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Newspaper Page Text
' ?ir wyjT) i-- yj-
testimony of Polipe Officer Ceder
berg. Further along in hia statement
Healy gave some interesting side
lights on the newspaper strike from
'he strikebreakers' point of view.
"The defendants wgre-ot merely
smpjoyes of the Hearst papers. They
worked for the Newspaper Publish
ers' Association," he said. "In the
strike days the employes of the asso
ciation circulated all the papers.
"During the stake the strikers had
their headquarters in the building
occupied by the old Chicago Daily
World. On the night of the shooting
the strikers were down there to re-"eive-strike
"When the car neared Washington
street Benny Feldman, one of the
boys on the car, ran around to get
a crowd of strikers to attack the Bar
retts and Friedman. At the same
time Witt and Enz stopped the car
to give the strikers time to get these
men. Charley Barrett pointed a gun
at Enz and told him to start the car.
Enz started slowly. The only shoot
ing done bythe-defendants was when
Ed Barrett fired two shots and Char
ley Barrett 'fired two shots after he
had been wounded by some one in the
Healy said the defense would prove
that the lights were out; that Witt
shoved Ed Barrett's head through a
glass partition; that Henry Gross-'
kurth didn't see what he testified to.
Then he told of what terrible times
for the strikebreakers htose days
were; how men had fired upon the
Barrett's home in Lake View only a
few days previous to the shooting, an
act which necessitated the Barretts
being allowed the privilege of can-yip
r guns according to Friedmann.
Fo.ilr sitf strikebreakers for the
n'iprt(iic! a hell'iva time gener-
nl I'vt the particularly paper
' i orljed for, the Chicago
At.ten ai maintained a hospital in
the Hearst building where hundreds
o their scabs were treated. He said
street car employes were particularly
1 bitter against the newspapers' strike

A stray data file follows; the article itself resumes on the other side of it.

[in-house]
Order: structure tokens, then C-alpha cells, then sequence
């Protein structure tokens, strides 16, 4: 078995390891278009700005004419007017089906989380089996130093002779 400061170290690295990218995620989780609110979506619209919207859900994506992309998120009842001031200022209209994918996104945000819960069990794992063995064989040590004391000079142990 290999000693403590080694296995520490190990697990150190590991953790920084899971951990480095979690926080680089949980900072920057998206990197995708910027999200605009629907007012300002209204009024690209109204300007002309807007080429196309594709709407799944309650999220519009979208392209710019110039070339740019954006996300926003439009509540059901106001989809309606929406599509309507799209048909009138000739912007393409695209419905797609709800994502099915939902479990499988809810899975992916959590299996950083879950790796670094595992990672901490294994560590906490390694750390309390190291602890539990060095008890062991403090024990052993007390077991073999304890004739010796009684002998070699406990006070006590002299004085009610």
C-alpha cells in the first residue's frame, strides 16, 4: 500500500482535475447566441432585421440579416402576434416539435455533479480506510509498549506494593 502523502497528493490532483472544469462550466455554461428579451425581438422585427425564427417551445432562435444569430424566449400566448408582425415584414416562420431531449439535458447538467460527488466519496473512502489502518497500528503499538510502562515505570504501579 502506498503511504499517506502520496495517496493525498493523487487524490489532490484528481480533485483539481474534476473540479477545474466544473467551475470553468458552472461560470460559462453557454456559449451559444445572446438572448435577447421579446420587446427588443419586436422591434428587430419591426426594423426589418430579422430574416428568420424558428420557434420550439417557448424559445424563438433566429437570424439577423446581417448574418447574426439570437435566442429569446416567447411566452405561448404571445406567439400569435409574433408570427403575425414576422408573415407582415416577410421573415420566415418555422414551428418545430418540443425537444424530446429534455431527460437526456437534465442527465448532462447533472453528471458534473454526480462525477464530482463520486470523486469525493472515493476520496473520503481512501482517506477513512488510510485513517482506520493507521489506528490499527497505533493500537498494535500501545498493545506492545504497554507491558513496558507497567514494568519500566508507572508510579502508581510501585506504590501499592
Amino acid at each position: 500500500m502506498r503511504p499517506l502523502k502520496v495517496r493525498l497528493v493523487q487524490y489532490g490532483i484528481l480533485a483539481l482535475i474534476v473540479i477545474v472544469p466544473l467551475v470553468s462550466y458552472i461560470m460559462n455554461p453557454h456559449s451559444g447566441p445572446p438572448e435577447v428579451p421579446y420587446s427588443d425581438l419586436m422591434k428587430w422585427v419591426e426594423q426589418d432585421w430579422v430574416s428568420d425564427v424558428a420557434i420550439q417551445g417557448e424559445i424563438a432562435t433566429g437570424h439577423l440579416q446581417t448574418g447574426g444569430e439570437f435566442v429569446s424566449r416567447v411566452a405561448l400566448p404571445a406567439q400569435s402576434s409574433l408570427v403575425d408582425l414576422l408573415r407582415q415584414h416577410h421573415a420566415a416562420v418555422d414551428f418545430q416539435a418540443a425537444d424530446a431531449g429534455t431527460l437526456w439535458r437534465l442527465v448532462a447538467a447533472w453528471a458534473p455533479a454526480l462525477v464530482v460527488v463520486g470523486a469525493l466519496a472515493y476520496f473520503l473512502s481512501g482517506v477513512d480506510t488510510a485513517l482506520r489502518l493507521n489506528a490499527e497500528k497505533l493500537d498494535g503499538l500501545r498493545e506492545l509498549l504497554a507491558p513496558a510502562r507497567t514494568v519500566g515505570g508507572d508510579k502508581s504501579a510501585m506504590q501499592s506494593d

Officer eCderberg substantiated the
stories told by Officers Halligan and
Flynn in that there was no riot until
the Barrets started. All three officers
testified that only three gunmen were
on the car, the two Barretts and
Attorney Day made a motion to dis
miss the case when the state rested,
a motion which was promptly denied
by Judge McKinley
SAYS BULLET FROM FRONT WAS
CAUSE OF WITT DEATH
Three bullet holes were iii the body
of Frank Witt, the union street car
conductor shot by newspaper gun
men, June 15, 1912, during the news
paper strike. ;
This was the testimony of Dr. J.
J. Sherrill of Practitioners' Hospital
in Judge McKinleys court yesterday.
Witt was shot in the back twice.
The bullet that caused death was
fired from in front, entering the ab
domen. "The two bullet wounds in the back
were superficial, with no deep pene
tration," said Dr. Sherrill. "It was the
shot fired fro mln front that caused
The clothes of the murdered man
whose manner of death has become
ah issue between the Chicago News
paper Publishers' Ass'n and organized
labor, were identified by Paul Witt,
brother of Frank Witt. Officer Morris
Schmidt testified to conveying the
conductor tq hospital.
Two police sergeants, Joseph F.
Halligan and David Flynn, testified
that all street conditions were nor
mal until after the shooting.
The lawyerfor the Chicago News
paper Publishers.' Ass'n, John J.
Healy, who is defending the three
gunmen, attacked the testimony of
the two sergeants with questions,
sneers and insinuations.
All the jurymen straightened up
and looked interested when, Healy
asked Flynn about some man, putting